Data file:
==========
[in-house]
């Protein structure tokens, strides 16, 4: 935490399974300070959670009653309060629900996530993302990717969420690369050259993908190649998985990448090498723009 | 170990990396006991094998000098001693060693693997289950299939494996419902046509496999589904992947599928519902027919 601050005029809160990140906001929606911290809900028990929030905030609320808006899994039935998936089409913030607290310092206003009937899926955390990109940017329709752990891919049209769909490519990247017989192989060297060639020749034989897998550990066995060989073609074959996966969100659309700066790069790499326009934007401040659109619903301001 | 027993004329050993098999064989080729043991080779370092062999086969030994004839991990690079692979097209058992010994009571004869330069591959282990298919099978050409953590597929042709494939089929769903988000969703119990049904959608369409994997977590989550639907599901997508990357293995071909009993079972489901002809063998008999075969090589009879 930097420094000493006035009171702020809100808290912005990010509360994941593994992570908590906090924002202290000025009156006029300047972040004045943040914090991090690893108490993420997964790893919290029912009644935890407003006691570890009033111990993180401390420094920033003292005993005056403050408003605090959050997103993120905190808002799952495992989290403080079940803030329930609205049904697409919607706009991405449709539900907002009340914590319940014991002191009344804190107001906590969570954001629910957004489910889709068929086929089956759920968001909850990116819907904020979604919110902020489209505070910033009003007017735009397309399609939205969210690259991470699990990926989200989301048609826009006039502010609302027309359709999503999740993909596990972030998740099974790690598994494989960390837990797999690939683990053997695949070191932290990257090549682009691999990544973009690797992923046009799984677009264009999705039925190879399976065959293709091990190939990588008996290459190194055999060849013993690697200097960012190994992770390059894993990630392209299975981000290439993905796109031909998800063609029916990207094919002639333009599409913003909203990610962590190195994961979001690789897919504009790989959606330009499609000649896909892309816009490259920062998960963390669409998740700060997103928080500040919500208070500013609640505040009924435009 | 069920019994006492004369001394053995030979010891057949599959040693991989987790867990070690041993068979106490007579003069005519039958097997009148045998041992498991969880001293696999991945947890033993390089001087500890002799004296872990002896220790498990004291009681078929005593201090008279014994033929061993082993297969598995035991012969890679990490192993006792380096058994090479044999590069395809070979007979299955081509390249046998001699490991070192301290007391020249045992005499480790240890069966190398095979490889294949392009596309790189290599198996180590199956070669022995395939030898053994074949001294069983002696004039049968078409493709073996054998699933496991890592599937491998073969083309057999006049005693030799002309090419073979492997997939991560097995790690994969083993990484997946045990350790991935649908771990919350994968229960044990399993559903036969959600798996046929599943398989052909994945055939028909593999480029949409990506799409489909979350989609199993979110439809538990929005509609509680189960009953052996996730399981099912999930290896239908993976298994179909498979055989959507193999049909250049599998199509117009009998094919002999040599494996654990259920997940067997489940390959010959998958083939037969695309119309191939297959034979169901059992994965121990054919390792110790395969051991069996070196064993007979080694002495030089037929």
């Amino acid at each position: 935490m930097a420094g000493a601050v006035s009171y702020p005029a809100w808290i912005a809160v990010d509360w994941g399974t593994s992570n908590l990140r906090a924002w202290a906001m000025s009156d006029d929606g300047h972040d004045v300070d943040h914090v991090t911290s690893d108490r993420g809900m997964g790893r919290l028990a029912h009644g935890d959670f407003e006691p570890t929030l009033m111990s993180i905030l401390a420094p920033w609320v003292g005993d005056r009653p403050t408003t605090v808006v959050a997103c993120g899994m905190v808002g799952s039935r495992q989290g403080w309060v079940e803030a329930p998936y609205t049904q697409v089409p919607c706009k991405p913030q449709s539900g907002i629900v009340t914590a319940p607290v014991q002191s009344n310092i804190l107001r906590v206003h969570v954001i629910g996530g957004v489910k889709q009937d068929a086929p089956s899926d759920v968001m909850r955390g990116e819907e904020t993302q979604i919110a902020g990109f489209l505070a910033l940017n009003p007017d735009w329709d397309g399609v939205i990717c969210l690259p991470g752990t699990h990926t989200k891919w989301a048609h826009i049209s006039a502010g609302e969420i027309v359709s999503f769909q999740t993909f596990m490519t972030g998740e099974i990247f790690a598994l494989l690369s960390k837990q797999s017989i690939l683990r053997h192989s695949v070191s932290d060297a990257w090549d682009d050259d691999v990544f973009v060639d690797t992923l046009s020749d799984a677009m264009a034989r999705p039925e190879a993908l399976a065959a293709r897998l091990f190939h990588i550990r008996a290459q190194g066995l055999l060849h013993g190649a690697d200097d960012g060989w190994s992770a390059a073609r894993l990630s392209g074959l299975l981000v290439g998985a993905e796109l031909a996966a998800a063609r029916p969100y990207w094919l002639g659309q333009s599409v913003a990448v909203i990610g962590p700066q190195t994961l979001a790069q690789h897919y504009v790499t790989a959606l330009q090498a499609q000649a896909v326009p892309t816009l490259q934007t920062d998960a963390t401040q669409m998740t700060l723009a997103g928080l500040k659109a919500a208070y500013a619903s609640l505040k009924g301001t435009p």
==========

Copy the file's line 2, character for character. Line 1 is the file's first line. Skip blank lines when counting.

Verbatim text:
């Protein structure tokens, strides 16, 4: 935490399974300070959670009653309060629900996530993302990717969420690369050259993908190649998985990448090498723009 | 170990990396006991094998000098001693060693693997289950299939494996419902046509496999589904992947599928519902027919 601050005029809160990140906001929606911290809900028990929030905030609320808006899994039935998936089409913030607290310092206003009937899926955390990109940017329709752990891919049209769909490519990247017989192989060297060639020749034989897998550990066995060989073609074959996966969100659309700066790069790499326009934007401040659109619903301001 | 027993004329050993098999064989080729043991080779370092062999086969030994004839991990690079692979097209058992010994009571004869330069591959282990298919099978050409953590597929042709494939089929769903988000969703119990049904959608369409994997977590989550639907599901997508990357293995071909009993079972489901002809063998008999075969090589009879 930097420094000493006035009171702020809100808290912005990010509360994941593994992570908590906090924002202290000025009156006029300047972040004045943040914090991090690893108490993420997964790893919290029912009644935890407003006691570890009033111990993180401390420094920033003292005993005056403050408003605090959050997103993120905190808002799952495992989290403080079940803030329930609205049904697409919607706009991405449709539900907002009340914590319940014991002191009344804190107001906590969570954001629910957004489910889709068929086929089956759920968001909850990116819907904020979604919110902020489209505070910033009003007017735009397309399609939205969210690259991470699990990926989200989301048609826009006039502010609302027309359709999503999740993909596990972030998740099974790690598994494989960390837990797999690939683990053997695949070191932290990257090549682009691999990544973009690797992923046009799984677009264009999705039925190879399976065959293709091990190939990588008996290459190194055999060849013993690697200097960012190994992770390059894993990630392209299975981000290439993905796109031909998800063609029916990207094919002639333009599409913003909203990610962590190195994961979001690789897919504009790989959606330009499609000649896909892309816009490259920062998960963390669409998740700060997103928080500040919500208070500013609640505040009924435009 | 069920019994006492004369001394053995030979010891057949599959040693991989987790867990070690041993068979106490007579003069005519039958097997009148045998041992498991969880001293696999991945947890033993390089001087500890002799004296872990002896220790498990004291009681078929005593201090008279014994033929061993082993297969598995035991012969890679990490192993006792380096058994090479044999590069395809070979007979299955081509390249046998001699490991070192301290007391020249045992005499480790240890069966190398095979490889294949392009596309790189290599198996180590199956070669022995395939030898053994074949001294069983002696004039049968078409493709073996054998699933496991890592599937491998073969083309057999006049005693030799002309090419073979492997997939991560097995790690994969083993990484997946045990350790991935649908771990919350994968229960044990399993559903036969959600798996046929599943398989052909994945055939028909593999480029949409990506799409489909979350989609199993979110439809538990929005509609509680189960009953052996996730399981099912999930290896239908993976298994179909498979055989959507193999049909250049599998199509117009009998094919002999040599494996654990259920997940067997489940390959010959998958083939037969695309119309191939297959034979169901059992994965121990054919390792110790395969051991069996070196064993007979080694002495030089037929």